Photo Credit: Jewish Press

Her childhood was spent in trailer parks throughout the country and was completely devoid of any religious observance, but decades later Sara Teitler said she always knew Hashem was watching over her and keeping her out of harm’s way.

The oldest of two girls in a family that rarely stayed in one place for any length of time, young Sara shared a close bond with her mother, while her father was both brilliant and controlling. Mrs. Teitler admits that she had a difficult childhood, never being able to put down roots or to forge long lasting friendships because the family relocated with alarming frequency.


Being raised in a Jewish home without any religious practice was not uncommon in those days, noted Mrs. Teitler.

“My father, may he rest in peace, went to cheder when he was little but in those days many Jews just wanted to assimilate and be like everyone else,” she said.

Despite not having any religious identity, Mrs. Teitler recalls that she and her younger sister were both beaten up at the trailer parks where they lived for being Jewish.

“I never had a Passover Seder in my life,” recalled Mrs. Teitler. “My mother wanted a religious life but it was so hard because we traveled from place to place. I know she was embarrassed because we lived in a trailer park and Jewish people just don’t live in trailer parks. G-d bless my parents; they did the best they could.”

Over time Mrs. Teitler’s father parlayed his stock market savviness into significant financial holdings, putting an end to the family’s wanderings. They settled down in New Rochelle in a beautifully spacious home, where they had two maids and lived next door to renowned operatic tenor Jan Peerce.

“We went from poverty to riches, from one extreme to another,” noted Mrs. Teitler.

Yet even their improved financial situation couldn’t save her parents’ marriage and they divorced, although they maintained a close relationship. Mrs. Teitler’s life was rocked yet again when her sister Devorah died at age 22 from complications of diabetes.

Feeling the same providential hand that she had felt guiding her throughout her childhood, one of the first things Mrs. Teitler did after getting married was join the local synagogue.

“I craved an identity and I knew I wanted a place to worship,” said Mrs. Teitler. “It happened to be a Reform synagogue and that was how I raised my children. I was doing so much from a religious perspective. At the time, I really didn’t know what Judaism was all about.”

It was years later, when her oldest daughter Linden was working as a copywriter in New York City, that Mrs. Teitler discovered yet another facet of Judaism.

“She got tired of all the parties and the cocktails at her job and she called me for advice,” said Mrs. Teitler. “I told her to go to the synagogue. So she went to the nearest one, Lincoln Square Synagogue, and that was where she met her husband. Today they live in Jerusalem and are totally Orthodox.”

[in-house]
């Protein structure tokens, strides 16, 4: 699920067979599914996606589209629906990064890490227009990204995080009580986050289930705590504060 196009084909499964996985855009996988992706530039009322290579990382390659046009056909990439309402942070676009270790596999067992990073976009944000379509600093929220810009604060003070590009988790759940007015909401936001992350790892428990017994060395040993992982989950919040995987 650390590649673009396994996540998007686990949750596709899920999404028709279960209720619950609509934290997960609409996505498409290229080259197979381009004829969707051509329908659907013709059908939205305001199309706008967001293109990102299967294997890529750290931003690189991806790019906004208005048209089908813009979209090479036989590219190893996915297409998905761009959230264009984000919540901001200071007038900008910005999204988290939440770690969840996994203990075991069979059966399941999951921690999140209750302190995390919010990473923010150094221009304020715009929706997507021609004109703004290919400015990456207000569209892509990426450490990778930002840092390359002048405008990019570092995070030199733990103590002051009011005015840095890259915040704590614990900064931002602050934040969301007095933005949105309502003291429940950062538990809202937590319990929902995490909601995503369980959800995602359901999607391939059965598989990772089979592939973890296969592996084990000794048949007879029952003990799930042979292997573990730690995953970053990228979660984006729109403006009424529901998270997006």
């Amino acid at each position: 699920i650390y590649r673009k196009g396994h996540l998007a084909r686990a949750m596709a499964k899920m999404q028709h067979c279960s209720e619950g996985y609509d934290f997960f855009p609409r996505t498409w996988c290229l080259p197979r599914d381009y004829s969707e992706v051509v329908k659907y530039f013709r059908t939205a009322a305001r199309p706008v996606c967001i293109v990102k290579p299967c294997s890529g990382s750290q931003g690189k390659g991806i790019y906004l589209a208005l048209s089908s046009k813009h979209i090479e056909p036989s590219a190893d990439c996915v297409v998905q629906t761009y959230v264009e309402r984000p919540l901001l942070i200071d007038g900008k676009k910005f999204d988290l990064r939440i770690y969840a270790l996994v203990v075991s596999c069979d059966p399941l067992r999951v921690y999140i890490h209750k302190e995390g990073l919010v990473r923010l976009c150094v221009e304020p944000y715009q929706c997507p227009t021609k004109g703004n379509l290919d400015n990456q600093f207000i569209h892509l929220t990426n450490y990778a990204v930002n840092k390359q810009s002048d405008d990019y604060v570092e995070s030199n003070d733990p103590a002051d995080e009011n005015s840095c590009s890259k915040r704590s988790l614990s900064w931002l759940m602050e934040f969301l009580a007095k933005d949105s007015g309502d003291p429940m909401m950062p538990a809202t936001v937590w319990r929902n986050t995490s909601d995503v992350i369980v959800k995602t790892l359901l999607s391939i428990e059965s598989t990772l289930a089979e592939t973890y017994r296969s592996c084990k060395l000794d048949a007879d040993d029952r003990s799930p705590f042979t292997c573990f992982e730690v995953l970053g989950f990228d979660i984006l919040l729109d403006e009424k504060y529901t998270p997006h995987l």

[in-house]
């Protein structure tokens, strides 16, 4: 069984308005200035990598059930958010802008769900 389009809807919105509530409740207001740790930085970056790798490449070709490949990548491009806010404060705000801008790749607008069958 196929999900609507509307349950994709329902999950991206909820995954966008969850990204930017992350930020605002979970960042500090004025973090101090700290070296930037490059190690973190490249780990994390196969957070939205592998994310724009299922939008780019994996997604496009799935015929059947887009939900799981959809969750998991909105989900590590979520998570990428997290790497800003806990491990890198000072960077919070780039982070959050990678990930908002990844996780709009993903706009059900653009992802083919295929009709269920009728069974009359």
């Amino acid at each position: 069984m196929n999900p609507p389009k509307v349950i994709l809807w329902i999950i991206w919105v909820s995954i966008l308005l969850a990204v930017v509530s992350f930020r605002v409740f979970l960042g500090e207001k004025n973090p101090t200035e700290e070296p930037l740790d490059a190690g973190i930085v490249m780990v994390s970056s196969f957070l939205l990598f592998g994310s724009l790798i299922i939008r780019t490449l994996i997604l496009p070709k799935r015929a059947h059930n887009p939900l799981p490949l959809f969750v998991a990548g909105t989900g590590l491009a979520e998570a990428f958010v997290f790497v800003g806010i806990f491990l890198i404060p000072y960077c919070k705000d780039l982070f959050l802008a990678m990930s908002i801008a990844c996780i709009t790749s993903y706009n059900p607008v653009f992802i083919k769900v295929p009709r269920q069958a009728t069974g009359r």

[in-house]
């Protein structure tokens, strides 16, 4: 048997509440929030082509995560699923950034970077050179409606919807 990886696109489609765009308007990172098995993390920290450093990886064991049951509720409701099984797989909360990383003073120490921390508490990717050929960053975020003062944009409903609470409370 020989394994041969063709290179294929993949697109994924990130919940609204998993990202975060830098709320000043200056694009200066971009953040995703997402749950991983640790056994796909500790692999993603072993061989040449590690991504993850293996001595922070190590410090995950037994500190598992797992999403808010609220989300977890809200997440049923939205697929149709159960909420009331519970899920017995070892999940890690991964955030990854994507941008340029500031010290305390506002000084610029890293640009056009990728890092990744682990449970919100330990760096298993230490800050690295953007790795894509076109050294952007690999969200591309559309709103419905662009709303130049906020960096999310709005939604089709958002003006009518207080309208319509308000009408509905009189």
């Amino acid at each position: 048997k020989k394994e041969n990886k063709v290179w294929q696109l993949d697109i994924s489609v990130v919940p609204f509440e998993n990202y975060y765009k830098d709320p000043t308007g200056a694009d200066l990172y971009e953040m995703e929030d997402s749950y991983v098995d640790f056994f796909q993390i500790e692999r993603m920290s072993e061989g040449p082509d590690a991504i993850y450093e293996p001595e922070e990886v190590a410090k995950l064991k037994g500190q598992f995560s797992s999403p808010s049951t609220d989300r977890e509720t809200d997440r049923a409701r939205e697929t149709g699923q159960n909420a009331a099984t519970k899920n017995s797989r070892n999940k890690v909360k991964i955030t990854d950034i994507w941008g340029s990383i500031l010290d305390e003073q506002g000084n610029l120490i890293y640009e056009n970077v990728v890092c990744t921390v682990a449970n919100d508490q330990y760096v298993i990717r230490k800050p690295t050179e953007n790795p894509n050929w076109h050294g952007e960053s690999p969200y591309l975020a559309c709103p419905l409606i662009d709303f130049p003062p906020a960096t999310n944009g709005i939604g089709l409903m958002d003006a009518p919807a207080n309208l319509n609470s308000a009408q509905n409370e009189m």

Once her oldest daughter began practicing Orthodox Judaism, the rest of the family became more familiar with a greater level of religious observance, so it wasn’t as much of an adjustment when her second daughter Dana also found herself embracing Orthodoxy, after meeting her husband Barry through a chance encounter that, ironically, was orchestrated by Mrs. Teitler.

“It was July 4th and Dana had been going through a hard time, so I took her to Central Park and a nice looking guy rides by on his bicycle,” recalled Mrs. Teitler. “I thought he was kind of cute so I stopped him and said hello. I introduced him to Dana and that was how she and Barry met.”

Today Mrs. Teitler has ten grandchildren and great-grandchildren. While she is equally proud of all of her family members, eight of her grandchildren are being raised in Orthodox homes in Jerusalem and Monsey.

“I think that is quite a story coming from someone who never once celebrated a Jewish holiday growing up,” mused Mrs. Teitler.

Looking back at the journey of her life, Mrs. Teitler, a professional writer, felt compelled to share her life experiences with the world, in a coming-of-age story that is loosely based on her life. She published Trailer Park Girl in January 2017 in the hopes of inspiring young adults, particularly those whose lives haven’t always been rosy. The book is available on Amazon and she hopes that its message will spread far and wide.

“So many kids are bullied and pushed around in school and I wanted them to understand that everyone has something special inside of them,” said Mrs. Teitler.

Because it was the knowledge that she was somehow safeguarded by a higher power that sustained her during her darkest times, Mrs. Teitler also wanted to spread the message that Hashem was with her from her earliest days and continues to shelter her from harm even now, decades later.

“Spiritually, I feel very close to Hashem,” said Mrs. Teitler. “I have always felt that Hashem was guiding me, before I even understood anything about religion. It was always so comforting to me to know all through my life that I was being protected and that someone was watching over me.”


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Sandy Eller is a freelance writer who writes for numerous websites, newspapers, magazines and private clients. She can be contacted at